Gardening at Whichford Pottery with Harriet Rycroft
Thursday, 20 January 2011
Brightening up considerably.
A little ray of sunshine.
Viola 'Jester Mix' under box
Sunshine! Not warm sunshine, but sunshine nevertheless. When I got home on Tuesday my face was tingling from the UV. It made the small amounts of colour on show in the displays sing out but sadly it didn't help my chilblains.
I got some rose pruning done during the short mild spell because when you are standing still, snipping away and tying stems in with ungloved fingers you can get deeply cold.
On Tuesday, when the clear skies made the temperature drop sharply I was foolishly still up my ladder and beginning to lose the will to live (or certainly to garden) when Lynne came to my rescue with a cup of coffee which thawed me enough to finish tying in Climbing Lady Hillingdon around the staff room door. Little acts of kindness like that can make your day.
Relaxed working conditions
One advantage of working by myself most of the time is that I can change my activities at the last minute to suit the weather. If it is raining I try to work in the greenhouse at least for the morning so that I'm not soggy all day, if it is freezing I can also retreat to a certain extent. I still haven't finished my seed orders so if there is no thaw today I shall go into the pottery where the kilns and the chat will warm me up. Visitors to the pottery often remark on the friendly atmosphere here - I think this is mainly due to the humorous, easy-going collection of people we have. As in any work place there are grumbles here and there but generally we get along pretty well and I think it shows - especially when the windows are open in the summer and Hilary's infectious laugh drifts for miles across the countryside.
Carex and pansies in a small Salamander pot
At breaktime even in freezing weather the makers are to be found clustered like hibernating ladybirds in these patches of sun - it is a bit dark in the pottery, partly because of the clay spattered on the windows, so they have to keep their vitamin D levels up somehow.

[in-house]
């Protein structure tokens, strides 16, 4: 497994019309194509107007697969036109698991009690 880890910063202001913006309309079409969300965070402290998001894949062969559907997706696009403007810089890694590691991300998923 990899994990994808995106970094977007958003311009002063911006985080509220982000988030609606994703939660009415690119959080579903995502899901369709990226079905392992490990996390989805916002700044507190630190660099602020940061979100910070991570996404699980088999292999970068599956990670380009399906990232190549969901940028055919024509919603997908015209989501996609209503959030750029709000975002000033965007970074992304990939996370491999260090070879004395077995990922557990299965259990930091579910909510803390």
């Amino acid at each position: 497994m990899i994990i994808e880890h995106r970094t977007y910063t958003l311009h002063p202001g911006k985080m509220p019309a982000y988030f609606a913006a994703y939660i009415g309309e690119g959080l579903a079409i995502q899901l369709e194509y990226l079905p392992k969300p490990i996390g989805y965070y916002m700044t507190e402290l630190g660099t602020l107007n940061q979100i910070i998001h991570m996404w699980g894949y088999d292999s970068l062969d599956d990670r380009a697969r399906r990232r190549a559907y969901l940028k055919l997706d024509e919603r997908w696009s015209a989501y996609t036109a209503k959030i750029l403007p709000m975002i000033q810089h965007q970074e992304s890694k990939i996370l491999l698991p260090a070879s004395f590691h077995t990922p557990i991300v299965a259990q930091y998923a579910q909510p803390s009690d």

Detail on a Jim's Tom
As soon as the low winter sunshine hits the garden you begin to appreciate the small details both in plant material and on the pots. Intricate veining and cold-induced red flushes on leaves suddenly become more noticeable, as do the decorative details on the pots. The courtyard garden is on the northern side of the main pottery building, so in the depths of winter a direct ray of sunshine is a rare treat but now the days are lengthening and the sun getting higher in the sky new things are being illuminated every day.
Scratting about in the garden
Pushing her luck
The birds appreciate it too: Dominique's hens have been venturing out to help me when I'm "scratting about" (as Babs puts it). I won't be quite so welcoming to the hens once there are fragile flowers about. Luckily these birds are easy to catch and remove; we used to have a cockerel which would devastate the garden given half a chance and ran about hysterically when he saw me coming to take him away. He fattened a fox a while ago and I bet he didn't go quietly.
Mrs B shadowing me on Tuesday
Mrs B is fine and has also been taking part in the scratting. I'm grateful for this help because I'm sure the bird life is instrumental in keeping the vine weevil population down.
Quel est cet odeur ...
So as I move round the garden I follow the sun as much as possible, glad of the little warmth it gives. That warmth is enough to release the fragrance of the large Lonicera fragrantissima in the corner and after Jim takes a sprig of it into his studio I am asked by several people where the lovely smell comes from - hard to believe it is that large, ungainly shrub but that gorgeous perfume is the only reason I tolerate its sprawling, untidy presence in the border. A little untidiness isn't a bad thing in a garden - that's my excuse anyway.